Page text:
I’m hanging in. That is generally my response when people ask how I am. What does “hanging in” mean? All sorts of things really. It means: I’m able to give expression to my deep sadness; I’m putting one foot in front of the other; I’m encouraged by all the support being offered; I’m consumed with trying to figure out how to make good decisions; I’m tired, but not the kind of tired that is solved with a nap; I’m praying, but usually with groans instead of words. This is a very trying time.
One evening Cate looked at me and earnestly asked, “do you think going to work a bit might help?” A good question, especially coming from one who knows that going to school has helped maintain a sense of normalcy. I began to consider what parts of my usual routine would be worth resuming and decided that I needed to 1) connect more with friends and 2) go to work (even if just a little). And so, last Tuesday I arrived in Parkdale for the first time since Dion was hospitalized in January.
People greeted me with concern and love. Hardly anyone asked a lot of questions. Most simply acknowledged how difficult things must be. One woman who likes to greet me as ‘Ms Padre-ess’, hugged me and repeatedly said, “I’ve been worried about you. I want to help. You’re here for me and I’m here for you. That’s how we do things.” Other friends stopped panhandling long enough to give me knowing looks about how hard life is and offer words of encouragement.
Today was our morning breakfast and art drop-in. A community member, who also happens to be a refugee from Syria, cooked pancakes and bacon for everyone. A group of us had a pretty hilarious conversation about…squirrels (I still don’t know how it started). One person was beading, another colouring, another sketching. A friend hovered around me while I did dishes, telling me about what it’s like living outside in the rain and the nasty cold that he caught while there. Before he left though he said, “mama, I’m gonna give you a hug”.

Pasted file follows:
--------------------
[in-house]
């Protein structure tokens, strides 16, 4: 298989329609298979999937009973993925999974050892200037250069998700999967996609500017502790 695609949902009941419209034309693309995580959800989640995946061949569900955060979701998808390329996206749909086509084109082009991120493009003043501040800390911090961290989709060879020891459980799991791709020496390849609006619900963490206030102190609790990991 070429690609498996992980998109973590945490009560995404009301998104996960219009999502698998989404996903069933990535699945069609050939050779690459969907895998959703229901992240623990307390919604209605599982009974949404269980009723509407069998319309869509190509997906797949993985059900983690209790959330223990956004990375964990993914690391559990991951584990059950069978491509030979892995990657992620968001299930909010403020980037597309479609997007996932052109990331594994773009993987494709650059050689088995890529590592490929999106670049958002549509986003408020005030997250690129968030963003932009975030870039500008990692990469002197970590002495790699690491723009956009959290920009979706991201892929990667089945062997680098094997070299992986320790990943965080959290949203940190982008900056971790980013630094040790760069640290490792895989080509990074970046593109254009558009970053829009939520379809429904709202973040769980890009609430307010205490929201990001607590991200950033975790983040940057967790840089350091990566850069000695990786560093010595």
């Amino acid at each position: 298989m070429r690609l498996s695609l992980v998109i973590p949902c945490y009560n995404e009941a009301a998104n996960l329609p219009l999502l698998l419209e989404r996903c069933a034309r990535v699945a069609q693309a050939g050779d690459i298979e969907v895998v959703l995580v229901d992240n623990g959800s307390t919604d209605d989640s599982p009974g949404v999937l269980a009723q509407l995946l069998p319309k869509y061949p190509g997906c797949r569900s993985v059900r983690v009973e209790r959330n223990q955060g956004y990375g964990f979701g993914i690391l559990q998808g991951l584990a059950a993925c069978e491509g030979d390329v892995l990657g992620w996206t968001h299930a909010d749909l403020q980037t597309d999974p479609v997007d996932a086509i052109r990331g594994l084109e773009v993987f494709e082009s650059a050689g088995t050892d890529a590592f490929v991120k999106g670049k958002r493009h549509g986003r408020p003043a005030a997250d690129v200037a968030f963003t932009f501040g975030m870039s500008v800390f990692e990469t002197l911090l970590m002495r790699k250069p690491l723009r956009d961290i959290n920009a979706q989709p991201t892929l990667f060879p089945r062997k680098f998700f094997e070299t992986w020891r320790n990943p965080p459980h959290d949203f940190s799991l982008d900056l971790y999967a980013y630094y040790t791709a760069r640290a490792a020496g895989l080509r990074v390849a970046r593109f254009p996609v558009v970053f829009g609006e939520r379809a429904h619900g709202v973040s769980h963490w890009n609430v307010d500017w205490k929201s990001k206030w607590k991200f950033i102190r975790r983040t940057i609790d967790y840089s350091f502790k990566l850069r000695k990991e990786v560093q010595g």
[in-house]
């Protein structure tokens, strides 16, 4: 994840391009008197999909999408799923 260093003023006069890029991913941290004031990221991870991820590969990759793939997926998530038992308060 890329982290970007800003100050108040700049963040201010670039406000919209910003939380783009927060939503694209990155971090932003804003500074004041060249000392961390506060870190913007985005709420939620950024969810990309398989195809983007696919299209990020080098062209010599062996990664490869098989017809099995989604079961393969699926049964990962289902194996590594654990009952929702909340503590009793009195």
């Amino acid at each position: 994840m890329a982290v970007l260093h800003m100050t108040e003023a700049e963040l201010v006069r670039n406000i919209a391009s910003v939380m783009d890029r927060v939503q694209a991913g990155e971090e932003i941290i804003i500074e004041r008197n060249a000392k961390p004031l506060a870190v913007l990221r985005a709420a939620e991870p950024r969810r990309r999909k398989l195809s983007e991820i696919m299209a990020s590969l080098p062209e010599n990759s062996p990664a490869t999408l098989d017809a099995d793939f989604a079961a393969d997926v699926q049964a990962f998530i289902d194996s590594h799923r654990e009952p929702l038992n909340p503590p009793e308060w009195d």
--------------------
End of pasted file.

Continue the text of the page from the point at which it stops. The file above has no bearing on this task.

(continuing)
One of my folks recently got moved to Bridgepoint, the same facility Dion is in. This afternoon a group of the nomadic tribe which is The Dale gathered with him and Dion in order to share communion, pray, and sing the gospel song, ‘Soon and Very Soon’. And then tonight our Dinner Shuffle had pizza together in a lounge at the hospital, so that we could all be together. In both cases, it was a sweet merging of worlds.
This period of life feels like an in between place, neither here nor there. What will be is not yet clear. In the midst of a lot of change, there is something grounding about returning to some regular rhythms, like being at The Dale and gathering with our Dinner Shuffle friends. I have no illusions of being self-sufficient. If anything, this is all causing me to more fully surrender to my/our need for support. Through my helplessness, the door to grace is again opening.